The federal law designed to improve schools nationwide is up for renewal. Most teachers favored the idea, though many found flaws with the first edition of the congressional mandate sent out to districts across the nation. This week Keokuk Community Schools Superintendent Jane Babcock was among those who went to testify about what could use fixing.
Babcock also told the Senate Appropriations Subcommittee that local schools were hard at work before No Child Left Behind ever came along. She says there are before- and after-school programs in grade school that are tied to standards and benchmarks. "We’re doing lots of things to assist kids and help them get the skills that they need, but there are always more things that we can do." She says figures about school success can be misleading, like a report that her district has a low graduation rate.
"They don’t count it unless you complete your high-school career in four years," she says. "You don’t count." But she had 26 kids go out and get G-E-D diplomas, and others who chose alternate routes. "This isn’t the way we used to calculate graduation rate," Babcock says, and in a district with lots of diversity, life issues and teen pregnancies complicating the students’ lives, they need the funding to make a difference for those kids.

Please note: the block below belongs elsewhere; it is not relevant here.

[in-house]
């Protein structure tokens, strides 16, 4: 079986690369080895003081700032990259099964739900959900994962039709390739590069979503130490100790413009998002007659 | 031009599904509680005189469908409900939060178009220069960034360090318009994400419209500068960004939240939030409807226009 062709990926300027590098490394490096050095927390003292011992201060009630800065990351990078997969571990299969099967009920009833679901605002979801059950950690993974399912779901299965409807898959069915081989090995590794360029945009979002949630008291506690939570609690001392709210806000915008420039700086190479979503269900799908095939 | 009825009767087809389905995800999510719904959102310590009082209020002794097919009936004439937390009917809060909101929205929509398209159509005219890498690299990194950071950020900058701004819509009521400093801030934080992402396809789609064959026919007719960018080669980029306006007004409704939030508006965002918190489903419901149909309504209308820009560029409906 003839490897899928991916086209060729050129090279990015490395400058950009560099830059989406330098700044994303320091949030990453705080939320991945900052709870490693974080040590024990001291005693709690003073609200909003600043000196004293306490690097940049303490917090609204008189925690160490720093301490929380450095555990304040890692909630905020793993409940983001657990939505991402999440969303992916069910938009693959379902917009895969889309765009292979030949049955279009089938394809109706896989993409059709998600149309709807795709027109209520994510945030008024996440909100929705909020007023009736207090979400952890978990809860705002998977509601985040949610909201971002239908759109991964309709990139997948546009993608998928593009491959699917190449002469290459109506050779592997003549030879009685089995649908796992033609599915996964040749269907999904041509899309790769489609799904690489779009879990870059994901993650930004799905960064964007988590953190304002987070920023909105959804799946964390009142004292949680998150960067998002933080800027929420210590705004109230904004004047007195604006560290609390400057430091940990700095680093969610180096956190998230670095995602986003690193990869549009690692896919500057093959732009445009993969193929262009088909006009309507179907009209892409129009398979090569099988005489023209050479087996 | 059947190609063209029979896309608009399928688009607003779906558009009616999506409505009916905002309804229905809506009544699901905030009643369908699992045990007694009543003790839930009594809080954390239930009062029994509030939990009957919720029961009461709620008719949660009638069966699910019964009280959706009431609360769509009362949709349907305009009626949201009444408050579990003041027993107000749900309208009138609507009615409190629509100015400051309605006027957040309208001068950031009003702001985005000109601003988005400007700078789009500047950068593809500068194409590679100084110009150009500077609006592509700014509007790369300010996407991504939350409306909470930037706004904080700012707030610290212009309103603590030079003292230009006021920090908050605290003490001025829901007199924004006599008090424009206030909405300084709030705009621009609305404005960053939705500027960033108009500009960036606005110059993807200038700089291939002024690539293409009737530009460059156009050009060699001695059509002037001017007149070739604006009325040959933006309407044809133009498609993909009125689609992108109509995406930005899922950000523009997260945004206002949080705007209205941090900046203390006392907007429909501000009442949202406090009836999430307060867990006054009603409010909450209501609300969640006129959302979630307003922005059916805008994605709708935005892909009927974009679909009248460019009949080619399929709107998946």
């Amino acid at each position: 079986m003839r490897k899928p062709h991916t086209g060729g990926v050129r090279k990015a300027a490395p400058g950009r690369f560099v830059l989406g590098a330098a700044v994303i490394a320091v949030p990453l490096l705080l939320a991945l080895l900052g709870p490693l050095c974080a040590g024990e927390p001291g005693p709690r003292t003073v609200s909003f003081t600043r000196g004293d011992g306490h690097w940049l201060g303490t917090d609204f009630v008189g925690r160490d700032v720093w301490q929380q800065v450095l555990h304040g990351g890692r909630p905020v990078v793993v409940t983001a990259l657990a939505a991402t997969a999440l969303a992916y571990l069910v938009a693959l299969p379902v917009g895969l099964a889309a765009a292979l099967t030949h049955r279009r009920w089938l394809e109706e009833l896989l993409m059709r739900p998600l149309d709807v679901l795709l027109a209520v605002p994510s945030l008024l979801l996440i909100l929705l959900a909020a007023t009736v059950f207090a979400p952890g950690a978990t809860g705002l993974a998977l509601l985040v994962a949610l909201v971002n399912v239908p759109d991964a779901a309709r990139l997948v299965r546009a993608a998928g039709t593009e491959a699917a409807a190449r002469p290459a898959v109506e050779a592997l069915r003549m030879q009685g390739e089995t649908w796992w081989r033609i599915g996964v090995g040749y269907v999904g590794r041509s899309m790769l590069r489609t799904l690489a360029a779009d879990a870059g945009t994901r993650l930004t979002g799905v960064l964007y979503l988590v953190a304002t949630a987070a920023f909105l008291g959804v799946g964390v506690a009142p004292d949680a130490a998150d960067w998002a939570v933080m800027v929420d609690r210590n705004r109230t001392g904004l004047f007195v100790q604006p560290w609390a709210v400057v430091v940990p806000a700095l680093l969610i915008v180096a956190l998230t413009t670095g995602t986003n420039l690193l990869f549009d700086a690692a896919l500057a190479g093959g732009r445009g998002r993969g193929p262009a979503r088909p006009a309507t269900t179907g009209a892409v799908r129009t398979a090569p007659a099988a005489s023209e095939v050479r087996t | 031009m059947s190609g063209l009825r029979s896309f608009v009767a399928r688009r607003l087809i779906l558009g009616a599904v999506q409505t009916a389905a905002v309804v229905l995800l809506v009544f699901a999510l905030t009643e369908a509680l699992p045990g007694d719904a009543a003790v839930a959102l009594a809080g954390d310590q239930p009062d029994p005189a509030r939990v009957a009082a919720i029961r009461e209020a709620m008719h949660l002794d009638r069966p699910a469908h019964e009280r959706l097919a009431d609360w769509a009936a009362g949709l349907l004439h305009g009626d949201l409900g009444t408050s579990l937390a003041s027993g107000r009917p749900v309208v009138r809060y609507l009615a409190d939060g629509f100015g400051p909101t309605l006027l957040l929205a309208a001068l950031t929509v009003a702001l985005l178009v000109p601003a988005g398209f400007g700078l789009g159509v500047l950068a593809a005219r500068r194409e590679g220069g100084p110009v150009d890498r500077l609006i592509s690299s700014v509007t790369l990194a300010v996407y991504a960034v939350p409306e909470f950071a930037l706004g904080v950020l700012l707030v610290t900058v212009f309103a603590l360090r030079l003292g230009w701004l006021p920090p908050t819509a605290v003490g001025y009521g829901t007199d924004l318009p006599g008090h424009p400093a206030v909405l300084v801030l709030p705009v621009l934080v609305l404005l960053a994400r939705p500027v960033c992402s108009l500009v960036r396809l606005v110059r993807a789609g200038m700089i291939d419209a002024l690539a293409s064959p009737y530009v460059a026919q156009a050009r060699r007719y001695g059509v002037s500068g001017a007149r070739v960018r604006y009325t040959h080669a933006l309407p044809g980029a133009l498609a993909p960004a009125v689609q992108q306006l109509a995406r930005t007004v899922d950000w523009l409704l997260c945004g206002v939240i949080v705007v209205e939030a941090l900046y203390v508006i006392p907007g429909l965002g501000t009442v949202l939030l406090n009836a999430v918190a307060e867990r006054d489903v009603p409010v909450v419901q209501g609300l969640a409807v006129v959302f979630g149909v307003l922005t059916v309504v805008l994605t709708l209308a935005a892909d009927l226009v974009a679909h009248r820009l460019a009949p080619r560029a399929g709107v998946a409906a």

With state lawmakers poised to raise the dropout age to eighteen, Babcock says schools need funding for alternative schools and courses to handle those kids who aren’t making it in regular classes. "It’s not about the accountability," Babcock says, saying teachers don’t object to being held accountable for student success. But if they don’t have the funding to keep class sizes small, offer reading specialists and other help to students, "it becomes for naught," she says.
Superintendent Babcock says Keokuk’s had an alternative school for 25 years, and runs extra-credit programs before and after school as well.